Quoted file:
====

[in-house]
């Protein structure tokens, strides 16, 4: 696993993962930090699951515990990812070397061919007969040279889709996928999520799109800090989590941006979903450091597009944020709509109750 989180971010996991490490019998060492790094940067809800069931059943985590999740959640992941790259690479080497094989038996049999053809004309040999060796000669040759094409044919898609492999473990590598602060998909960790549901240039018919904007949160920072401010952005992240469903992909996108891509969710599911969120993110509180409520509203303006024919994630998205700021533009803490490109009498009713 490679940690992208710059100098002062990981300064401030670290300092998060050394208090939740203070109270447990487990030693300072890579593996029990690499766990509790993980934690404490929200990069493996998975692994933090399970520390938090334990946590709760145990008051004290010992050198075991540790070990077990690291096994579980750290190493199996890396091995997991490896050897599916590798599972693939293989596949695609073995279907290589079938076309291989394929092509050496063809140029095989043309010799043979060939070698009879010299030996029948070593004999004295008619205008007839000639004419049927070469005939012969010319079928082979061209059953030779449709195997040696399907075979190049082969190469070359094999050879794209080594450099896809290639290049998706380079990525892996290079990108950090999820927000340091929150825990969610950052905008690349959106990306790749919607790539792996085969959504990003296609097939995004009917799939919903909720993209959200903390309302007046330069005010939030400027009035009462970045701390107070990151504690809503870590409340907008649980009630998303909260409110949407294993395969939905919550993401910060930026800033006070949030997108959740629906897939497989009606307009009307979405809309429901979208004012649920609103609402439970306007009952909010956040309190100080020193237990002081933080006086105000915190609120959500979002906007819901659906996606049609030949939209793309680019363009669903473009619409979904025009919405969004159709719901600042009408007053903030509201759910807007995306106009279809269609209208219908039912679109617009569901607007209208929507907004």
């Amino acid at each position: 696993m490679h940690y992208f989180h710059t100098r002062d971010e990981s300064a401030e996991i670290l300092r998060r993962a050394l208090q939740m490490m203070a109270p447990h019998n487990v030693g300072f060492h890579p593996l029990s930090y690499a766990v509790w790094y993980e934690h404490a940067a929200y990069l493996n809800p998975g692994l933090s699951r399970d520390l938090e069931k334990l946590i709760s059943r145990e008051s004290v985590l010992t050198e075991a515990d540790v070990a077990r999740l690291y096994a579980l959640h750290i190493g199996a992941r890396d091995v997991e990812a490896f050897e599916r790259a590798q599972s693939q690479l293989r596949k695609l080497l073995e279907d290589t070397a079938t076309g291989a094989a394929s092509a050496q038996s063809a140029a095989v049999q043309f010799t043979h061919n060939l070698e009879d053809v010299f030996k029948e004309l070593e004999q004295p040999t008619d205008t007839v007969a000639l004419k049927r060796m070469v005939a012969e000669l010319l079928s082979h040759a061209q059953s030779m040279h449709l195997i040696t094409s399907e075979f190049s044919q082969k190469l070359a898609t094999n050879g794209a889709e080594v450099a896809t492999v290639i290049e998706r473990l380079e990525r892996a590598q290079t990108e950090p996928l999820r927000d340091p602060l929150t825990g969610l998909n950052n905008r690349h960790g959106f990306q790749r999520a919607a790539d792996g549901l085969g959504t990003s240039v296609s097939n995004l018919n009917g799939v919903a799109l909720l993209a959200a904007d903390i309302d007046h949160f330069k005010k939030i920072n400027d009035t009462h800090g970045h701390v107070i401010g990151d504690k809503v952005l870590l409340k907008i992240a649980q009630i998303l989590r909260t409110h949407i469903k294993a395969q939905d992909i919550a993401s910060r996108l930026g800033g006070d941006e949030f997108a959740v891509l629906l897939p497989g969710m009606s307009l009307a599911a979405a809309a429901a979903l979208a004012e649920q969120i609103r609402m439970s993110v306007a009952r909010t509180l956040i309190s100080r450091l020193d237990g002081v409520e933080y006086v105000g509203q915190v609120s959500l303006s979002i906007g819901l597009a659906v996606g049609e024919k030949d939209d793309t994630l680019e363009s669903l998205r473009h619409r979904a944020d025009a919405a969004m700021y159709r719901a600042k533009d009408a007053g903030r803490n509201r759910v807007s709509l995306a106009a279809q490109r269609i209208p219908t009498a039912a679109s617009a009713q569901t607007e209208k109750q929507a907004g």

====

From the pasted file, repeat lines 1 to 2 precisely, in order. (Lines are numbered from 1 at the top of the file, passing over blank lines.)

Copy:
[in-house]
């Protein structure tokens, strides 16, 4: 696993993962930090699951515990990812070397061919007969040279889709996928999520799109800090989590941006979903450091597009944020709509109750 989180971010996991490490019998060492790094940067809800069931059943985590999740959640992941790259690479080497094989038996049999053809004309040999060796000669040759094409044919898609492999473990590598602060998909960790549901240039018919904007949160920072401010952005992240469903992909996108891509969710599911969120993110509180409520509203303006024919994630998205700021533009803490490109009498009713 490679940690992208710059100098002062990981300064401030670290300092998060050394208090939740203070109270447990487990030693300072890579593996029990690499766990509790993980934690404490929200990069493996998975692994933090399970520390938090334990946590709760145990008051004290010992050198075991540790070990077990690291096994579980750290190493199996890396091995997991490896050897599916590798599972693939293989596949695609073995279907290589079938076309291989394929092509050496063809140029095989043309010799043979060939070698009879010299030996029948070593004999004295008619205008007839000639004419049927070469005939012969010319079928082979061209059953030779449709195997040696399907075979190049082969190469070359094999050879794209080594450099896809290639290049998706380079990525892996290079990108950090999820927000340091929150825990969610950052905008690349959106990306790749919607790539792996085969959504990003296609097939995004009917799939919903909720993209959200903390309302007046330069005010939030400027009035009462970045701390107070990151504690809503870590409340907008649980009630998303909260409110949407294993395969939905919550993401910060930026800033006070949030997108959740629906897939497989009606307009009307979405809309429901979208004012649920609103609402439970306007009952909010956040309190100080020193237990002081933080006086105000915190609120959500979002906007819901659906996606049609030949939209793309680019363009669903473009619409979904025009919405969004159709719901600042009408007053903030509201759910807007995306106009279809269609209208219908039912679109617009569901607007209208929507907004």